There was a time when performance cars of GM brands Chevrolet and Pontiac were going head to head against those from Ford and Mopar. These competitions persisted from the \'60s all the way to the \'90s. However, moments like those have diminished these days with marques like Pontiac, Oldsmobile, and Plymouth that have already bid farewell to the market. Still, there is an existing longing among enthusiasts to bring at least remnants of those glory days back. While GM marques Chevrolet, Pontiac, Buick and Oldsmobile had their fair share of producing the beefy V8 muscle cars, Pontiac was the most partial towards performance. From engines, transmissions, and other Pontiac performance parts, we explore how the brand created a following that had the need for speed.
The A Body and the F Body
During the glory days, Pontiac built its performance cars on three General Motors platforms: the A body, F body, and G body. Among the three, the A body had the longest production period spanning from the 1930s all the way to the 1980s. It became the base of the Pontiac models like the Tempest, LeMans, and GTO. The Pontiac GTO became a popular performance pick as the \'60s paved the way for muscle cars. In order to take care of its market, the brand had to make sure that Pontiac parts operate up to expectation. This was especially important as GTOs were put up against Chargers, Torinos, Skylarks, and Cutlasses on the strip. Then the GTO Judge came in 1969. The car boasted a conservative rating of 370 horsepower 445 ft lbs of torque with its 400 cubic-inch V8 with the Ram Air IV intake system.
Pontiac also didn\'t want to get left behind in the pony wars. Three years after the Ford Mustang was launched in 1964, GM answered the challenge with its F bodies: the Camaro and the Firebird. While the Firebird shared similar styling with the Camaro, the brand made sure that it created specific Pontiac parts to give its car an edge over its Chevy counterpart. The first generation performance Firebirds got a 350 ci Pontiac small block and even an option to put 400 ci in the engine bay. The model later gave way to performance trims like the Formula 400 and Trans Am that were known to be very competitive on the strip. While the Camaro and the Firebird have interchangeable parts, purists still believe that the best way to go is to use Pontiac auto parts.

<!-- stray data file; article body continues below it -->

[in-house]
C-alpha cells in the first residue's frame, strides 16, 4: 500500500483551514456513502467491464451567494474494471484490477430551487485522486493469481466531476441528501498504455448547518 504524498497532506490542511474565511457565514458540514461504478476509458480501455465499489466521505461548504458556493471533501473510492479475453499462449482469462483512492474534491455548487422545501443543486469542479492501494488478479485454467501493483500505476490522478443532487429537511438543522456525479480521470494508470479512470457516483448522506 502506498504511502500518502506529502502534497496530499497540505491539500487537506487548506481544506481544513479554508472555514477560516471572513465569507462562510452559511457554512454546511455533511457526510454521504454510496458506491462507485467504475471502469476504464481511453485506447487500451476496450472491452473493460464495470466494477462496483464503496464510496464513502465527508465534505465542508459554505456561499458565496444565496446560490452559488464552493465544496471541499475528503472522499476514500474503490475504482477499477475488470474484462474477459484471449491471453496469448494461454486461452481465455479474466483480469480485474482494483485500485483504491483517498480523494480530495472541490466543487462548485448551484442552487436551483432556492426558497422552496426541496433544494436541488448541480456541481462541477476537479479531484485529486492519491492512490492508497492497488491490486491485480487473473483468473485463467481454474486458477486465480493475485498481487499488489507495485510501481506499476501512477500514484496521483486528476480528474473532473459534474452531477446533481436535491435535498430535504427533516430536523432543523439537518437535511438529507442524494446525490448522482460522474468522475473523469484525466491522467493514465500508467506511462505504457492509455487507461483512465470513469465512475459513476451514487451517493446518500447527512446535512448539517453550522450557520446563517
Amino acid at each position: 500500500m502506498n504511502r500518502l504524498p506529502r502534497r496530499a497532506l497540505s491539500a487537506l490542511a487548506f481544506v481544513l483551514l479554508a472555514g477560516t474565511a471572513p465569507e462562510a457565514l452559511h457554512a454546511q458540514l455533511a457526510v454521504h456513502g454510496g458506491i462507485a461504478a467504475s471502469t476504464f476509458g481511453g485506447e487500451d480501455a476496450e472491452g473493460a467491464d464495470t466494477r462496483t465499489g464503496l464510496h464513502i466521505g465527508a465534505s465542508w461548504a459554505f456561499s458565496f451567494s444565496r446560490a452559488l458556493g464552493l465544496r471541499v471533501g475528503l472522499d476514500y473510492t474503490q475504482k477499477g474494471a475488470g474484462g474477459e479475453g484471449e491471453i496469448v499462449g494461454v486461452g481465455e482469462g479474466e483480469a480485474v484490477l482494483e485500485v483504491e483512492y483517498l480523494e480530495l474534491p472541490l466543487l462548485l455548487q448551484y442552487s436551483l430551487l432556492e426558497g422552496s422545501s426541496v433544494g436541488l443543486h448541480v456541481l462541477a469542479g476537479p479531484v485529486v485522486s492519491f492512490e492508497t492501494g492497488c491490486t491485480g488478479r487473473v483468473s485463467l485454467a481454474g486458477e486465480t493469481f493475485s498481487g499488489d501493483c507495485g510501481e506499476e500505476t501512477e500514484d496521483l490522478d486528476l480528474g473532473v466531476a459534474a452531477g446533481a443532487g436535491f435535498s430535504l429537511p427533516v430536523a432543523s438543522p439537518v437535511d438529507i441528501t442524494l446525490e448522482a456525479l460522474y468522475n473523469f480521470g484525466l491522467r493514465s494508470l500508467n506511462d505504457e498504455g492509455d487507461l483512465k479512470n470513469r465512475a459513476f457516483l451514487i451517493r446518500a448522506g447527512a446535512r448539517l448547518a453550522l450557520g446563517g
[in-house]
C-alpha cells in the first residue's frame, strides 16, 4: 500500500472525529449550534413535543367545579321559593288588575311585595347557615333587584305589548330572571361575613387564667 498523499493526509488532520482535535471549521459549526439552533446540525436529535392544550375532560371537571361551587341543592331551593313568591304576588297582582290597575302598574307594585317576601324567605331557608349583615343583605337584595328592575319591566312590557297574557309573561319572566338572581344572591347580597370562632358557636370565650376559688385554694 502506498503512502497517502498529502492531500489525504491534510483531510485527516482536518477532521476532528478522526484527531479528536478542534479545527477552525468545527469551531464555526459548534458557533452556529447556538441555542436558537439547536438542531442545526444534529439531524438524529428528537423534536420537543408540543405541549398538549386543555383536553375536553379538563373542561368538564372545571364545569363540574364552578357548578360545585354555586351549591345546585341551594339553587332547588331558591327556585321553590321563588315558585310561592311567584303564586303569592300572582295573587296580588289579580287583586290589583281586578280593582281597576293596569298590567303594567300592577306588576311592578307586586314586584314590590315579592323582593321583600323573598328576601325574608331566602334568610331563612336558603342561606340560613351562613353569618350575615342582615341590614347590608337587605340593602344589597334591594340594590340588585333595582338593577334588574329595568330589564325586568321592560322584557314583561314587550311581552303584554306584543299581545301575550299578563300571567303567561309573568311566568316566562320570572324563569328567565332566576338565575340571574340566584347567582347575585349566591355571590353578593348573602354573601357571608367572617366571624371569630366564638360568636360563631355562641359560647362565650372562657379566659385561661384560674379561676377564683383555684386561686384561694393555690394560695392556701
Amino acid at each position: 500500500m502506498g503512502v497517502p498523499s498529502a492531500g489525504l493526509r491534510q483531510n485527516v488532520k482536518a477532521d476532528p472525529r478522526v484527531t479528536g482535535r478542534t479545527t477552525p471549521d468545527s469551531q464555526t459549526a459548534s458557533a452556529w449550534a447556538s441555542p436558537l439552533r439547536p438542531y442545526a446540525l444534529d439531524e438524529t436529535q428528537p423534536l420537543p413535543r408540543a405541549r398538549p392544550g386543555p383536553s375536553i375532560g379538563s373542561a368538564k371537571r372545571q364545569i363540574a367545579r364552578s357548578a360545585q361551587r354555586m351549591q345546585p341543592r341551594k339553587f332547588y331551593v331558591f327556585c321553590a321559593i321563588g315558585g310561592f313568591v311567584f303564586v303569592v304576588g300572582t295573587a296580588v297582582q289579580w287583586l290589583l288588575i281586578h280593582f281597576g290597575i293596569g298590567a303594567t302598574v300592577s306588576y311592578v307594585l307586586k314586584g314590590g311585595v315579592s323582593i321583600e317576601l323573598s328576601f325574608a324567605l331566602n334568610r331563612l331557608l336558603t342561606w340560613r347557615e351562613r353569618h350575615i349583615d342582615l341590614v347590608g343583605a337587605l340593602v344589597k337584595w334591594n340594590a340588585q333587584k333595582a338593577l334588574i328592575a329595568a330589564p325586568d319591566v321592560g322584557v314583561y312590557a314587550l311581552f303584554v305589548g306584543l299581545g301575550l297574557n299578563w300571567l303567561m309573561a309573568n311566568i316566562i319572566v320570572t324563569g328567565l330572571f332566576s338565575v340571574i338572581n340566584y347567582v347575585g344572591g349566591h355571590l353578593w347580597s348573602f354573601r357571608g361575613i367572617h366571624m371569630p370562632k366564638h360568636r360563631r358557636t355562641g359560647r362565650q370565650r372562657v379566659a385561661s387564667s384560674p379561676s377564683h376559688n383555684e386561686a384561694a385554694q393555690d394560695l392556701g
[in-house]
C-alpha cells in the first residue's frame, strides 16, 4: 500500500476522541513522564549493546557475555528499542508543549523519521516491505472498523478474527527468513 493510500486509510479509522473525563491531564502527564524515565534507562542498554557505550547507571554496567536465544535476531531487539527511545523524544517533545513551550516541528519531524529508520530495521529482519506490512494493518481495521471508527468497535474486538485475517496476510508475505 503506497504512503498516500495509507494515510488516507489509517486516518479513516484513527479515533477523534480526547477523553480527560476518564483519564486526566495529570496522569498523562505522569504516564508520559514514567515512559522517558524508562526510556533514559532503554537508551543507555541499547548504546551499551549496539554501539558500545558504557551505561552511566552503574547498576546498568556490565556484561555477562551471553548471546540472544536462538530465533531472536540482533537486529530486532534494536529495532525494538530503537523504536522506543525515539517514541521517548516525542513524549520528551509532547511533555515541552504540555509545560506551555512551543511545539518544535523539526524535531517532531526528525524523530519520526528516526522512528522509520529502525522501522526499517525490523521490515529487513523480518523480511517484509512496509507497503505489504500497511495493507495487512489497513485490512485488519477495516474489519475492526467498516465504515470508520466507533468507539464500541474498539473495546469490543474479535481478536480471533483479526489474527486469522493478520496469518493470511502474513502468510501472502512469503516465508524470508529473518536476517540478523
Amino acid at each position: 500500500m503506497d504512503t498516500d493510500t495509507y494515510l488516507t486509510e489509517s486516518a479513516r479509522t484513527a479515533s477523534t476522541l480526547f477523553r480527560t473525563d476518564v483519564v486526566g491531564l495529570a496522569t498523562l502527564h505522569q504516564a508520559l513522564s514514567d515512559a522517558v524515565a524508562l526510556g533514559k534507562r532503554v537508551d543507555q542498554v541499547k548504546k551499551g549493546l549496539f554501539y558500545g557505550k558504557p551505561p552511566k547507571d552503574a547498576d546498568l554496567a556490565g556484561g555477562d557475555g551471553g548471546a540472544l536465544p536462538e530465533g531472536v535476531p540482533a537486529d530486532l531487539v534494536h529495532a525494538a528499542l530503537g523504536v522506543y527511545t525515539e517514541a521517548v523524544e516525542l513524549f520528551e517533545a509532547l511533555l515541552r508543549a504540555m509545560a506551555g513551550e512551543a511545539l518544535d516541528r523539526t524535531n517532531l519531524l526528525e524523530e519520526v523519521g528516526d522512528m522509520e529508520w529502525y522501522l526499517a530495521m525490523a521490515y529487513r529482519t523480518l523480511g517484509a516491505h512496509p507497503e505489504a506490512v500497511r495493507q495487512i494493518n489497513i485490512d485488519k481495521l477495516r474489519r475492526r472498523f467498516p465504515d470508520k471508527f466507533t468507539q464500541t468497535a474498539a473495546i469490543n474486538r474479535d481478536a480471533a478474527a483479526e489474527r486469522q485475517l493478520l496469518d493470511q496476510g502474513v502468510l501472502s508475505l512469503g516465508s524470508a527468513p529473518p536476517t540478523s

The presence of these cars continued until the 1980s. However, as the automotive industry faced oil crisis and new emission regulations, later incarnations of these cars became toned-down versions of their predecessors in the muscle car era.
Old School versus New School
The automotive community thought that 1974 was the last year the Pontiac GTO would be manufactured. Hopes got up again when Pontiac reintroduced the fourth generation GTO in 2004. Its softer lines were a far cry from the brutish design of Coca-cola body of the muscle car era GTOs. However, its performance begged to differ. Despite its lack of elaborate Pontiac accessories, the 2004 Pontiac GTO was a sleeper. It was equipped with the 350 cubic-inch Chevrolet LS1 that could be mated with the optional Tremec 6-speed manual transmission. Its set-up produces 350 horses at 365 lb feet of torque. It\'s not really a bad deal compared to what The Judge had to offer. Unfortunately, GM killed the brand in 2009.
Six years after the brand bid farewell, there are still a handful of enthusiasts waving the brand\'s banner and companies supporting Pontiac parts online. Now, the question stands: will GM reconsider giving the Pontiac marque a comeback? We don\'t know for sure but we would like to keep on believing.